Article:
I Tried a $10 Scalp Brush for Better Hair—And It Worked
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Could a silicone scalp brush improve my scalp health and make my hair grow faster? I tried one for two months to find out.
I don’t spend a lot of time or money styling my hair. After washing, I either let it air dry or use Revlon’s one-step hairdryer and dry shampoo if I need more polish. But like a lot of people, I experience greasy roots between wash days and the occasional flaky scalp when the weather gets dry. Switching up shampoos didn’t really help—I even tried rinsing with apple cider vinegar and adding a scalp oil to my routine but didn’t see results.
Recently, I noticed a social media trend that piqued my interest. Women were uploading videos on how to use scalp brushes. They claimed the little silicone tools stimulated hair growth, relieved dandruff, removed product buildup, and allowed shampoo and hair oil to better penetrate the scalp. Some users just stated using the scalp brush felt good and helped them to relax. The before and after results were pretty inspiring. I wanted a scalp brush.
I reached out to Hairstory, to see if they would send me their scalp brush to try. Though their scalp brush is marketed to be used with the company’s hair wash, it’s a similar design to the other scalp brushes I researched. I’ve used my scalp brush for two months. Here’s how it went. (You might also want to learn about this $8 frizzy hair product with nearly perfect reviews, too.)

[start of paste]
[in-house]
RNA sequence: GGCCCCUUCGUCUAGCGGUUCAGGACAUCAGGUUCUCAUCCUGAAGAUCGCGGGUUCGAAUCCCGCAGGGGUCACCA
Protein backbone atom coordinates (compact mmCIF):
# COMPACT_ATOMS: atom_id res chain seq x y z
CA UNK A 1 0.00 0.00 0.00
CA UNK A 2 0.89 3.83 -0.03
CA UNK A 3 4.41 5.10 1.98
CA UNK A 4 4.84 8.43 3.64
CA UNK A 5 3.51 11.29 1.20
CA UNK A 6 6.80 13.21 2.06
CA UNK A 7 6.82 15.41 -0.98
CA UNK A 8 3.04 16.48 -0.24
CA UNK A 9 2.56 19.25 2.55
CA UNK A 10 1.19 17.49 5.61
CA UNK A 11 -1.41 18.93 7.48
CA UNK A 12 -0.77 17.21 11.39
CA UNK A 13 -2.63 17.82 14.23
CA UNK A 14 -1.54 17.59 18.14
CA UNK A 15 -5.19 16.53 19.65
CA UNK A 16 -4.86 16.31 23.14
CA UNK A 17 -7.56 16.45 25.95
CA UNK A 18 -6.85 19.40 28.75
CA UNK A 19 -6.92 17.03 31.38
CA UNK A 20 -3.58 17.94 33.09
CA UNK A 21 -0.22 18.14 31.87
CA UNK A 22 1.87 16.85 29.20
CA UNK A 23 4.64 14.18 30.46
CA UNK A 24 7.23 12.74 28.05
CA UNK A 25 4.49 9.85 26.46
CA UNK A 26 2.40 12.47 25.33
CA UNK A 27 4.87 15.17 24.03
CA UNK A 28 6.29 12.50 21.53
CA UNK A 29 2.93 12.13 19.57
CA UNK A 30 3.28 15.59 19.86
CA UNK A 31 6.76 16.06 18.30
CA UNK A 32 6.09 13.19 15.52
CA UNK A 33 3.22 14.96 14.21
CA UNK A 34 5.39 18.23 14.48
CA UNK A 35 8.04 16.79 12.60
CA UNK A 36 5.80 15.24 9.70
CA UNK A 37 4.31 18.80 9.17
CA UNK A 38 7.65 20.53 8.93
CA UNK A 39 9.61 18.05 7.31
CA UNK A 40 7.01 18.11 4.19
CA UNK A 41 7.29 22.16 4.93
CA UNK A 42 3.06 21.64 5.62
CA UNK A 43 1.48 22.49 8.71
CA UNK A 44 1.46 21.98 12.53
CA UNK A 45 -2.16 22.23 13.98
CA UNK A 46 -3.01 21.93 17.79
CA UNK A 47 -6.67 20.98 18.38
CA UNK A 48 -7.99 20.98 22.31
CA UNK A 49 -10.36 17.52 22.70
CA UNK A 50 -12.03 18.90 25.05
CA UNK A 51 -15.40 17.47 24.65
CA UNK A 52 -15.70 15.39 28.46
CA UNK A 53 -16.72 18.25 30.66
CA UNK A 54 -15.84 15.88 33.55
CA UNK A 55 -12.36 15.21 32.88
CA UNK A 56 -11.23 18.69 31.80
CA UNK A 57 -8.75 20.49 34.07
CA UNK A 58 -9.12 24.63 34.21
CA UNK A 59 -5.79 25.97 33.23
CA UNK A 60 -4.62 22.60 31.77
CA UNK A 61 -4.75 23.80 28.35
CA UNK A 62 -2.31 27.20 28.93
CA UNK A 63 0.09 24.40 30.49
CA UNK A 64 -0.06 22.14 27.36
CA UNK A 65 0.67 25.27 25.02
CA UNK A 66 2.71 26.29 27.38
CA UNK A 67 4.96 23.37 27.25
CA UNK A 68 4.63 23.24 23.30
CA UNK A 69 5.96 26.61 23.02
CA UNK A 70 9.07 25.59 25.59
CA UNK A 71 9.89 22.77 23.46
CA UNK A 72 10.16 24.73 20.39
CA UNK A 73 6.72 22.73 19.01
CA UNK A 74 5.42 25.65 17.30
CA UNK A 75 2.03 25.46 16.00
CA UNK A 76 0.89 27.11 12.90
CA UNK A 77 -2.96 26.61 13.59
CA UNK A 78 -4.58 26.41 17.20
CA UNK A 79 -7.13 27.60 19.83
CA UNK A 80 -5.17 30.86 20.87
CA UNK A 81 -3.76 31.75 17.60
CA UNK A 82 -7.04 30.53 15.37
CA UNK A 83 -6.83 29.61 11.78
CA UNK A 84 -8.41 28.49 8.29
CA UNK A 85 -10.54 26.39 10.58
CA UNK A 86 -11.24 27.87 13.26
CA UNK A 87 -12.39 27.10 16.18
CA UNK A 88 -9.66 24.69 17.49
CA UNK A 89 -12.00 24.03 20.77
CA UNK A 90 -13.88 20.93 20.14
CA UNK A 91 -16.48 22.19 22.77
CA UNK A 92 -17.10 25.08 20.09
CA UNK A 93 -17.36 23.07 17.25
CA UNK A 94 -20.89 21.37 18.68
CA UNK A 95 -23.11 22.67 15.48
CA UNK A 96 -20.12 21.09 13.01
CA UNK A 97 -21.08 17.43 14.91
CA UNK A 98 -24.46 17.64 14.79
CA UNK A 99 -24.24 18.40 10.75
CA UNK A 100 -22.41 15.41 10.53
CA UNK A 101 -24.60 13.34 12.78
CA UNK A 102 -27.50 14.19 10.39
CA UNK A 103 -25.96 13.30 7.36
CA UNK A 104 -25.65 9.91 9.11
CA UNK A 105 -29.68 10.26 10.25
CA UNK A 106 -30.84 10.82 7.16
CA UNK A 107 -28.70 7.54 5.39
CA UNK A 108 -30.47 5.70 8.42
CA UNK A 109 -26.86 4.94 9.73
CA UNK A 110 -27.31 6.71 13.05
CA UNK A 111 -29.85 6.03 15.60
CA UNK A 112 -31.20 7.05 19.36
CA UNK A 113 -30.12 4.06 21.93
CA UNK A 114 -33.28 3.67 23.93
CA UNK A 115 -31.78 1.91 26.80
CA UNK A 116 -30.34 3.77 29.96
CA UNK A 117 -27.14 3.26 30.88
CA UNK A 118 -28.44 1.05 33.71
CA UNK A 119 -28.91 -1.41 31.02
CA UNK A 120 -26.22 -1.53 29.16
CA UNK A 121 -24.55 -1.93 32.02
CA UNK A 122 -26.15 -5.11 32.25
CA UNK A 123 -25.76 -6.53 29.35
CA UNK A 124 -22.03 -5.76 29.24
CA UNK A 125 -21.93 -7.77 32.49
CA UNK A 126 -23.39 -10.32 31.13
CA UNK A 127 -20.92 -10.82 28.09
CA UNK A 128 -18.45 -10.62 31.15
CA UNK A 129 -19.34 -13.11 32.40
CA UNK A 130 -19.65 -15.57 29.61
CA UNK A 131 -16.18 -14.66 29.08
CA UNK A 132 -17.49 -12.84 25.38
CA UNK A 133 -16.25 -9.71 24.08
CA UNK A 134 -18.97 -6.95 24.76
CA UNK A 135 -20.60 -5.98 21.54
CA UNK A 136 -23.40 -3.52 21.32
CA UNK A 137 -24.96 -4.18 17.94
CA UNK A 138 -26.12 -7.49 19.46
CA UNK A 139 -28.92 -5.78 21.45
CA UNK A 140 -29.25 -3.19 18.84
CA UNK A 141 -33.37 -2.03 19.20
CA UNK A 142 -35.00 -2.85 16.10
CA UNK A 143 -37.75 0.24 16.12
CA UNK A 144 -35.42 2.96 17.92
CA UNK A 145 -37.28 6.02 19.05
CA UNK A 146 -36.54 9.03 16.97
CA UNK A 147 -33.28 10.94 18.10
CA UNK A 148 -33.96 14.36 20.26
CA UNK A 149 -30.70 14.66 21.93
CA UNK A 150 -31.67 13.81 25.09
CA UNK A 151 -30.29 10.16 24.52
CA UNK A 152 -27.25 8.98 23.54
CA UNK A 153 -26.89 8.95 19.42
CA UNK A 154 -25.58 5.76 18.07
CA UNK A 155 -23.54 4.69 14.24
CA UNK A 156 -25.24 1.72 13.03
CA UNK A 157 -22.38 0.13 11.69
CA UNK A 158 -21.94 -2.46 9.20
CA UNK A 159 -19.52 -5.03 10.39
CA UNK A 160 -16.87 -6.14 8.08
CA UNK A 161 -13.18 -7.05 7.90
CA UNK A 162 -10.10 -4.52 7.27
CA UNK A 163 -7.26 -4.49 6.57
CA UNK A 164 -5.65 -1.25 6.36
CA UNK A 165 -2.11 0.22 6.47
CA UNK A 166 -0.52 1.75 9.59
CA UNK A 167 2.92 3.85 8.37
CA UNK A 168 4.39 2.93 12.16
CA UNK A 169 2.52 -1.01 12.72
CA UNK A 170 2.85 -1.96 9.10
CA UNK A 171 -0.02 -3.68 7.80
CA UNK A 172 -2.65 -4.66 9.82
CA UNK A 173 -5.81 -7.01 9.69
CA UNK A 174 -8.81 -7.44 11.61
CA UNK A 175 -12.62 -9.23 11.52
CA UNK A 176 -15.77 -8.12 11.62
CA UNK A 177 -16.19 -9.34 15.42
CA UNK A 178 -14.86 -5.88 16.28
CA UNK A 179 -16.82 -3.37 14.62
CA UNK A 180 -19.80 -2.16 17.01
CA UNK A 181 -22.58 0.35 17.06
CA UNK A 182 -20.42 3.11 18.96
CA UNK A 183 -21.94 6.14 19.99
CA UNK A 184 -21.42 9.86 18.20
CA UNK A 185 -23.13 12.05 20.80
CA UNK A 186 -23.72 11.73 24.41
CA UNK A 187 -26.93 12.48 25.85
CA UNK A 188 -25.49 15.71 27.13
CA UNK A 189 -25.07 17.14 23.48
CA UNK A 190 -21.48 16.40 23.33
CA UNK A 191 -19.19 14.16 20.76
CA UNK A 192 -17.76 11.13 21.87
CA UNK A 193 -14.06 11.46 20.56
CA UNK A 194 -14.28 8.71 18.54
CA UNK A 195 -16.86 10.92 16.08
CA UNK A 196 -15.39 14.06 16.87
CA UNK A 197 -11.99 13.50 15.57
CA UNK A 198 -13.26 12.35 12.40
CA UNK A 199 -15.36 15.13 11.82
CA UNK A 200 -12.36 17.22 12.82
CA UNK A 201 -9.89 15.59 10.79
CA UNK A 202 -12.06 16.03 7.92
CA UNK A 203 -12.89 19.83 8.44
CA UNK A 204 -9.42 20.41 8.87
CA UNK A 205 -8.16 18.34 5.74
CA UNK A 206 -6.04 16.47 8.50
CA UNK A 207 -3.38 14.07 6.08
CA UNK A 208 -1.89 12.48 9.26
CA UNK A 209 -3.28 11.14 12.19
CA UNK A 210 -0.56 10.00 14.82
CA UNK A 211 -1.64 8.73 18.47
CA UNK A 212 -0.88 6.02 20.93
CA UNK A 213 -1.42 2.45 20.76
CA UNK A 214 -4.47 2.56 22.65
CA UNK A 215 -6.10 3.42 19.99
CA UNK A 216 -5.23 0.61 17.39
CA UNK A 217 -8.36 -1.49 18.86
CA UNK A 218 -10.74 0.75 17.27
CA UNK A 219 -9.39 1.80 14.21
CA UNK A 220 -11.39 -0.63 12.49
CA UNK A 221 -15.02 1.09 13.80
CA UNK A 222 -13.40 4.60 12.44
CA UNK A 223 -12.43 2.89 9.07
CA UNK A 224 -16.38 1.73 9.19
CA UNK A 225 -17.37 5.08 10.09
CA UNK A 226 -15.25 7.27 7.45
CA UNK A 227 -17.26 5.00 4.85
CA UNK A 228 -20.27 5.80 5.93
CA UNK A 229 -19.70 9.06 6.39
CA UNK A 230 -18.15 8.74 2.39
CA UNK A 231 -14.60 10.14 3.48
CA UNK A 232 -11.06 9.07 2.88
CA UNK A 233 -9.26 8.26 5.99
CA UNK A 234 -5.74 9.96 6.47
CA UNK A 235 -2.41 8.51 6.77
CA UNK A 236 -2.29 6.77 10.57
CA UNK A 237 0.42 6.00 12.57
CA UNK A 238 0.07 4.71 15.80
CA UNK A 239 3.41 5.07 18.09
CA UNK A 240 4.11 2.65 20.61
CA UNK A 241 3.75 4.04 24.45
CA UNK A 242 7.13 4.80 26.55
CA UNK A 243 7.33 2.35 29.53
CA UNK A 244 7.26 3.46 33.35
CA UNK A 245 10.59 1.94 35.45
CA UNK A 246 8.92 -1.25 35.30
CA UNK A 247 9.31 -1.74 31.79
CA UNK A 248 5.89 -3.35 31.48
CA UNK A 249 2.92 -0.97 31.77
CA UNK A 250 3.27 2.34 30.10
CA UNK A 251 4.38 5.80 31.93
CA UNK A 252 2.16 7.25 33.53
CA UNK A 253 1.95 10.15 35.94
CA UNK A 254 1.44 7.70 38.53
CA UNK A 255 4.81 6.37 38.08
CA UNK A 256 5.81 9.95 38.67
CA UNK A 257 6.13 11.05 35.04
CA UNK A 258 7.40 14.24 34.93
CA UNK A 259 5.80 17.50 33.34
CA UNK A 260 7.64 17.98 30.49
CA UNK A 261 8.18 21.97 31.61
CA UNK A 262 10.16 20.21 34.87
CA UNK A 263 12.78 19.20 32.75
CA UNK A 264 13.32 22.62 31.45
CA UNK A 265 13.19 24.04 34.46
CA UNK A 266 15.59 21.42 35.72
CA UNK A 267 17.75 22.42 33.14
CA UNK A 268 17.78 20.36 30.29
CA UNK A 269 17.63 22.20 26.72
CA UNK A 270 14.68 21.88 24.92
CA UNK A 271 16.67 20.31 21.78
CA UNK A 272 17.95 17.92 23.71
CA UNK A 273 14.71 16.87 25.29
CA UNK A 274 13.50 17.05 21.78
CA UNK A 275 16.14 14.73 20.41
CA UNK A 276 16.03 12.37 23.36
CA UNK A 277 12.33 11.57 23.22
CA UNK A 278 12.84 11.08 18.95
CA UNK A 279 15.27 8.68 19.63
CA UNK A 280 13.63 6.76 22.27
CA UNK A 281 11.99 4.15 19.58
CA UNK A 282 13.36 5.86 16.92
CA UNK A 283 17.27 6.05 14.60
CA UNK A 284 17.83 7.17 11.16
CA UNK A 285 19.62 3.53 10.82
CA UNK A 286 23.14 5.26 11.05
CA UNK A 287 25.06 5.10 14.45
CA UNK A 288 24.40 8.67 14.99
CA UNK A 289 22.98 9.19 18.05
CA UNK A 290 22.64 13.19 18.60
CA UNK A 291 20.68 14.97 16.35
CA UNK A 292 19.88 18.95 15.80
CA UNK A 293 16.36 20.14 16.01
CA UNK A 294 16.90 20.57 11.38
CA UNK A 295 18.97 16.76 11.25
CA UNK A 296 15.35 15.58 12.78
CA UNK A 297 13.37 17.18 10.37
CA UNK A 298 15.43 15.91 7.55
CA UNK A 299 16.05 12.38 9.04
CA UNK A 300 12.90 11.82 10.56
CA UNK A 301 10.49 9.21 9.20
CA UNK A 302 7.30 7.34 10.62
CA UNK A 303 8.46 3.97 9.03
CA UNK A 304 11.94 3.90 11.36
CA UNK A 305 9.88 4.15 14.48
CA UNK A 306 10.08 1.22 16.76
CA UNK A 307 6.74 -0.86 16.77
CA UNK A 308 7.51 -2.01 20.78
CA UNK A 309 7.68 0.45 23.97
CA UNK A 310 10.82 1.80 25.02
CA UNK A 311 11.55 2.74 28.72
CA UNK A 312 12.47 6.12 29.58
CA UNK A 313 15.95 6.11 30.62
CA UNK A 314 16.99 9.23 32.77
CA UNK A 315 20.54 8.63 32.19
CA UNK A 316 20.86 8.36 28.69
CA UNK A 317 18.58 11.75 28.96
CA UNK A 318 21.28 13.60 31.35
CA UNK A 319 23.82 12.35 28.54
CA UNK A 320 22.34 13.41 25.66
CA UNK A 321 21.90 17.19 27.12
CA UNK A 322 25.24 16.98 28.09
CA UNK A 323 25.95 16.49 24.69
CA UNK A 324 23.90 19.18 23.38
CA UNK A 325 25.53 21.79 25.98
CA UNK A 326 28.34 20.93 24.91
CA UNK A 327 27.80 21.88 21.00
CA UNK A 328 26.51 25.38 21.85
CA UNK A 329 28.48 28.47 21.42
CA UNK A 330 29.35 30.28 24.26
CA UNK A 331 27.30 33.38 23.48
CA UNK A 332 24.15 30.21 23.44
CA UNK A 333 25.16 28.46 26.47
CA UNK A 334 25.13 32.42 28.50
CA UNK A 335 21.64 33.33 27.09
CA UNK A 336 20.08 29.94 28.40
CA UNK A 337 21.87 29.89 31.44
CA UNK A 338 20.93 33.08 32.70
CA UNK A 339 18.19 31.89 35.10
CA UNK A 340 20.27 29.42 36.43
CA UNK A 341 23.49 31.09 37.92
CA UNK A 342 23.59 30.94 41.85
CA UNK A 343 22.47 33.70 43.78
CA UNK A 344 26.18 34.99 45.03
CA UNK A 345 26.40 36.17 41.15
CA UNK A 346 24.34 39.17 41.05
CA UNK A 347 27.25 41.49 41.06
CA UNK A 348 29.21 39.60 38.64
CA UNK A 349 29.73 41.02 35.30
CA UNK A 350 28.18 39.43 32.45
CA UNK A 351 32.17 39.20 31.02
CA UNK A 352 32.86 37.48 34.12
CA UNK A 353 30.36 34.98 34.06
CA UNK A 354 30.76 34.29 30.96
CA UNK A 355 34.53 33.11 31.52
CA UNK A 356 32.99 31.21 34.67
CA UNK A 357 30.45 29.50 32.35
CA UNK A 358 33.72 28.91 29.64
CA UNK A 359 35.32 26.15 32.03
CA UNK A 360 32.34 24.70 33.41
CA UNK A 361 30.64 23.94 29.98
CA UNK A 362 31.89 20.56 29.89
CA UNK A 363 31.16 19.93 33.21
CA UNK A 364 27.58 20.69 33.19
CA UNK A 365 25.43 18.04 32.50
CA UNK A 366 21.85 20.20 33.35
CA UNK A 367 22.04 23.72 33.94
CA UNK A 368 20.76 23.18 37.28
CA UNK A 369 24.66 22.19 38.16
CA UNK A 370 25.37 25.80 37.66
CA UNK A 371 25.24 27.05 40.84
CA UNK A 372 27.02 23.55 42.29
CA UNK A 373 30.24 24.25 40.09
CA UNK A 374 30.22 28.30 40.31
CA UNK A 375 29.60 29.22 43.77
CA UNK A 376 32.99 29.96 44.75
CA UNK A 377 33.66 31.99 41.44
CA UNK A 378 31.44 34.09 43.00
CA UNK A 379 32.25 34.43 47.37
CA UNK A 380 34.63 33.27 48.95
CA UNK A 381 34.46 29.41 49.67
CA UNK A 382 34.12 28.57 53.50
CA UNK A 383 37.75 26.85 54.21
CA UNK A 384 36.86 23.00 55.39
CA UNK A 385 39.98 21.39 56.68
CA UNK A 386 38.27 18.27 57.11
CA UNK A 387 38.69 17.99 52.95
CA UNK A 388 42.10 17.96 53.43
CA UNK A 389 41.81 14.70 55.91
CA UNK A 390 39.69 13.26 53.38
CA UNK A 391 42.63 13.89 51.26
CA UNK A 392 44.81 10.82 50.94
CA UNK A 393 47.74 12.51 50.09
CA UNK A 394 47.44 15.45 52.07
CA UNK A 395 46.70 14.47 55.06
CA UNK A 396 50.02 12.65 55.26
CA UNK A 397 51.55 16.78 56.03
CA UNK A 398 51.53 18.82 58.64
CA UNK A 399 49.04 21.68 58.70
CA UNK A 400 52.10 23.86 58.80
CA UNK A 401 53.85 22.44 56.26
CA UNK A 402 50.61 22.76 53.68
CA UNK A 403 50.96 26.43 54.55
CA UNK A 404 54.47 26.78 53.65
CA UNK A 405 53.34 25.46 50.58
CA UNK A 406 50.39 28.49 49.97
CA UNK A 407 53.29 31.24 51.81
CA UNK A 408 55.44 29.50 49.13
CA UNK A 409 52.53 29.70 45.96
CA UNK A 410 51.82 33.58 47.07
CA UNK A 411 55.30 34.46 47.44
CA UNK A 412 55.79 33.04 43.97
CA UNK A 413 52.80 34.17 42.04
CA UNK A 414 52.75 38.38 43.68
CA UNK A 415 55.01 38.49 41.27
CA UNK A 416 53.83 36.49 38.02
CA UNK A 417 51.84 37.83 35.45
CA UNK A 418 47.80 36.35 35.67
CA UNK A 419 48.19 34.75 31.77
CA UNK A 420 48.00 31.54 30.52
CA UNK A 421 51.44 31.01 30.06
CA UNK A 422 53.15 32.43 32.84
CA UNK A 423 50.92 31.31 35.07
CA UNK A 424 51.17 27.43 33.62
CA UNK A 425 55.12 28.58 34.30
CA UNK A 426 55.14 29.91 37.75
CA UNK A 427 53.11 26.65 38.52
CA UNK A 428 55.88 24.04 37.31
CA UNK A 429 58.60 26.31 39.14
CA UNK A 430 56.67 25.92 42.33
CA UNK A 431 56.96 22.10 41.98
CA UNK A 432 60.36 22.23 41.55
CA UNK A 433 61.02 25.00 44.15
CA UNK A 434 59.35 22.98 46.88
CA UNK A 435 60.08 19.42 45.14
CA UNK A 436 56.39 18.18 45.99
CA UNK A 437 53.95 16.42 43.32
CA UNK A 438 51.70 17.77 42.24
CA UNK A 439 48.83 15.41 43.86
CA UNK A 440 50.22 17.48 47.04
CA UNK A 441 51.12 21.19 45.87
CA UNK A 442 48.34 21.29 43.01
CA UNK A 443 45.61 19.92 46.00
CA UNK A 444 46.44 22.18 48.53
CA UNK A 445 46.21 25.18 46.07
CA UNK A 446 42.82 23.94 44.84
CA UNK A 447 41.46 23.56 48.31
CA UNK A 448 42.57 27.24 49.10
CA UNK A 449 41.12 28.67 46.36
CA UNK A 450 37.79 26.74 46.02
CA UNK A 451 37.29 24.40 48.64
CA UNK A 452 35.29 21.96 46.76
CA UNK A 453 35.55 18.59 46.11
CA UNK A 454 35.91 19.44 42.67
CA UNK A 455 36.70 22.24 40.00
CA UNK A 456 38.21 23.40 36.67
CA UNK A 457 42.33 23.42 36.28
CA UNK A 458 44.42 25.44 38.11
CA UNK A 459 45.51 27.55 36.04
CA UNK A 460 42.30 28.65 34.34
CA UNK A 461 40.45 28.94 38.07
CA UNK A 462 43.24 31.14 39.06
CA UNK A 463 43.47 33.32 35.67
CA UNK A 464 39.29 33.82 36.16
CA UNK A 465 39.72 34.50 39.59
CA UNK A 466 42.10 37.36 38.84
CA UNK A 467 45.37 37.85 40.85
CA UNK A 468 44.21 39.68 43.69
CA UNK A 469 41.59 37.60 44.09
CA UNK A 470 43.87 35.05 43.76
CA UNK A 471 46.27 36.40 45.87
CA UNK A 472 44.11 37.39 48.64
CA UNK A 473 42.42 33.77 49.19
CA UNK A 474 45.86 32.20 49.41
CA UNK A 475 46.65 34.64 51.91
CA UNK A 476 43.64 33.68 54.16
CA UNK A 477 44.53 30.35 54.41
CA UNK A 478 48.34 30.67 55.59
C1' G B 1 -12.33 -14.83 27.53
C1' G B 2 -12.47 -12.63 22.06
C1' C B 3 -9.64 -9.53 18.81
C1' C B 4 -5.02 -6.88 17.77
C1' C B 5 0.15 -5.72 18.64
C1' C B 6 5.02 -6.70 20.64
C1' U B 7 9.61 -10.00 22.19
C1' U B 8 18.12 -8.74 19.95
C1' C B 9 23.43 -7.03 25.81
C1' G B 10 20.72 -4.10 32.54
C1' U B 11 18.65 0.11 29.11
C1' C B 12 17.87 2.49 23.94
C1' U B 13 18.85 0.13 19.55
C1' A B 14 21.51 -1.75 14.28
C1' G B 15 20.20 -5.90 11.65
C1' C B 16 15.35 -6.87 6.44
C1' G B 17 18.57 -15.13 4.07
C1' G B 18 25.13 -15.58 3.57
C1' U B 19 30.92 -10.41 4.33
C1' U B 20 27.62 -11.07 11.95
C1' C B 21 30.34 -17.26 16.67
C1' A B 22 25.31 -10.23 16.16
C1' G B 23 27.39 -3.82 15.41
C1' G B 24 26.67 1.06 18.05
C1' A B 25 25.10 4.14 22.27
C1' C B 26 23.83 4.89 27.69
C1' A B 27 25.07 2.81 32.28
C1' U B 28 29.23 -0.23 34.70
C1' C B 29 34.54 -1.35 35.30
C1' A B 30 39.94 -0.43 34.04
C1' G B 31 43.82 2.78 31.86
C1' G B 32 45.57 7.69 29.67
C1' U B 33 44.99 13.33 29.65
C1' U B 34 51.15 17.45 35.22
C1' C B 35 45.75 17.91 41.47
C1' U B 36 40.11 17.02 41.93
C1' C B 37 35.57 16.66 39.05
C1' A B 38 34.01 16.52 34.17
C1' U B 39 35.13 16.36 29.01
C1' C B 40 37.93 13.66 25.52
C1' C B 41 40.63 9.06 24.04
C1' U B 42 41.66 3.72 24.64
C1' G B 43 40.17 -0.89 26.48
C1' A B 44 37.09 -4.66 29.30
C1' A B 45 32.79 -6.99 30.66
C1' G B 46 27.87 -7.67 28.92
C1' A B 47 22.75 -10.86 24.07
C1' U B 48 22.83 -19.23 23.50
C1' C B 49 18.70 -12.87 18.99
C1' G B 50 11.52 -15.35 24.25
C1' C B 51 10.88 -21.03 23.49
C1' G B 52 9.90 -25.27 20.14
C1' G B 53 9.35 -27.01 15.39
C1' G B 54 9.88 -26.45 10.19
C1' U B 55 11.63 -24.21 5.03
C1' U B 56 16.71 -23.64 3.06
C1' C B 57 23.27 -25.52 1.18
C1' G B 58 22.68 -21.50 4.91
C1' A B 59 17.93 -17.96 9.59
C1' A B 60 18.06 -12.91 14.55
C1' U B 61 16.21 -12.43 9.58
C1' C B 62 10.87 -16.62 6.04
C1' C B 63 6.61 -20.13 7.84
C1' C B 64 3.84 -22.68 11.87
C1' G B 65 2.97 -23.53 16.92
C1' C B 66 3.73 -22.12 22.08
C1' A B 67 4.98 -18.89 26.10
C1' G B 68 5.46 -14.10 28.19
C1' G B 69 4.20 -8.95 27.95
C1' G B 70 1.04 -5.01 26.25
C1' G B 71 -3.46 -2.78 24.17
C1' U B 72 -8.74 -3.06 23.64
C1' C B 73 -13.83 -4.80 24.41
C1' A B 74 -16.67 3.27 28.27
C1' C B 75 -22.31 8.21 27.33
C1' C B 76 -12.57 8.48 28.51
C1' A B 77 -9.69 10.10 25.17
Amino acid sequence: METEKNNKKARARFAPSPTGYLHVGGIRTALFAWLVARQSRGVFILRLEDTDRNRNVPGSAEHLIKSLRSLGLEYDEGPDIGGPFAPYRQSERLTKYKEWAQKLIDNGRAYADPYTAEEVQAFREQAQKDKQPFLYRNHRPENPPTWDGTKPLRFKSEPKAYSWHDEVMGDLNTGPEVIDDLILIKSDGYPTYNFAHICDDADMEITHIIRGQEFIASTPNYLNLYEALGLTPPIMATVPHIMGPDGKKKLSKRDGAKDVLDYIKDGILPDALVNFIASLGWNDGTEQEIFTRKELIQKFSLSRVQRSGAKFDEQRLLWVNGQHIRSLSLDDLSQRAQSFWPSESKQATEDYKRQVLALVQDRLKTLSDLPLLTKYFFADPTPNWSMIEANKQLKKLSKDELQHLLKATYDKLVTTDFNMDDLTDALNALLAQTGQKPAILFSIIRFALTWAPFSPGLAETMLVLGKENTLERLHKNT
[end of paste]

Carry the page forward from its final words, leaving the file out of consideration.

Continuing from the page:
Scalp brush review
What is a scalp brush? First of all, the name is misleading. A scalp brush isn’t designed to be used like a hairbrush, where you brush your hair from root to tip. A scalp brush is more like a scalp exfoliator. Scalp brushes go by a lot of names: shampoo brush, scalp and shampoo brush, scalp exfoliator. But they’re all the same concept. Look for a circular silicone or rubber brush with a knob-like handle, and short bristles you rub along your roots and scalp.
Have you ever noticed how much cleaner your head feels after someone else washes it at the salon? Using a scalp brush is kind of like that. The bristles are far more effective than my fingertips, and since using the brush feels incredible on the scalp I slow down and do a more thorough job washing my hair.
My hair hasn’t grown a crazy two inches in one month, but I notice a dramatic difference in how easy much better and cleaner my scalp feels. Scalp massagers can help increase blood flow—which brings more nutrients to the hair follicle, but there’s no scientific evidence they make hair grow faster. I don’t have any tightness or itching that I tend to associate with winter in general. I can also go a day or two longer between washes without excessively greasy and flat roots, which I think comes directly from exfoliating my scalp and removing product buildup. Ahem, dry shampoo residue.
How to use a scalp brush